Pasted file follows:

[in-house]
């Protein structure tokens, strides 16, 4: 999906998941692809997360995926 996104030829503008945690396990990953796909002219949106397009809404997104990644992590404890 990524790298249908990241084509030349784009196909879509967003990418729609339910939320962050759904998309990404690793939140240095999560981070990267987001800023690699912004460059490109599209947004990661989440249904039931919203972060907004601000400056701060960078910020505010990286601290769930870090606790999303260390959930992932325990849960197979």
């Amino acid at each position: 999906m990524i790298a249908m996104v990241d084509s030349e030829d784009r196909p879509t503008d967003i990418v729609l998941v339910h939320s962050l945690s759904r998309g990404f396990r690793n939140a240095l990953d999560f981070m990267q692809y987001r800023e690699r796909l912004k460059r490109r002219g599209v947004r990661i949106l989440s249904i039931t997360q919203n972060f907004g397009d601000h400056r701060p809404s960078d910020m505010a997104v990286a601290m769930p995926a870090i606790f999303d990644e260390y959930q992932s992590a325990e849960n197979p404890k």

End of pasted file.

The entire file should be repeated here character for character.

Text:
[in-house]
């Protein structure tokens, strides 16, 4: 999906998941692809997360995926 996104030829503008945690396990990953796909002219949106397009809404997104990644992590404890 990524790298249908990241084509030349784009196909879509967003990418729609339910939320962050759904998309990404690793939140240095999560981070990267987001800023690699912004460059490109599209947004990661989440249904039931919203972060907004601000400056701060960078910020505010990286601290769930870090606790999303260390959930992932325990849960197979």
């Amino acid at each position: 999906m990524i790298a249908m996104v990241d084509s030349e030829d784009r196909p879509t503008d967003i990418v729609l998941v339910h939320s962050l945690s759904r998309g990404f396990r690793n939140a240095l990953d999560f981070m990267q692809y987001r800023e690699r796909l912004k460059r490109r002219g599209v947004r990661i949106l989440s249904i039931t997360q919203n972060f907004g397009d601000h400056r701060p809404s960078d910020m505010a997104v990286a601290m769930p995926a870090i606790f999303d990644e260390y959930q992932s992590a325990e849960n197979p404890k």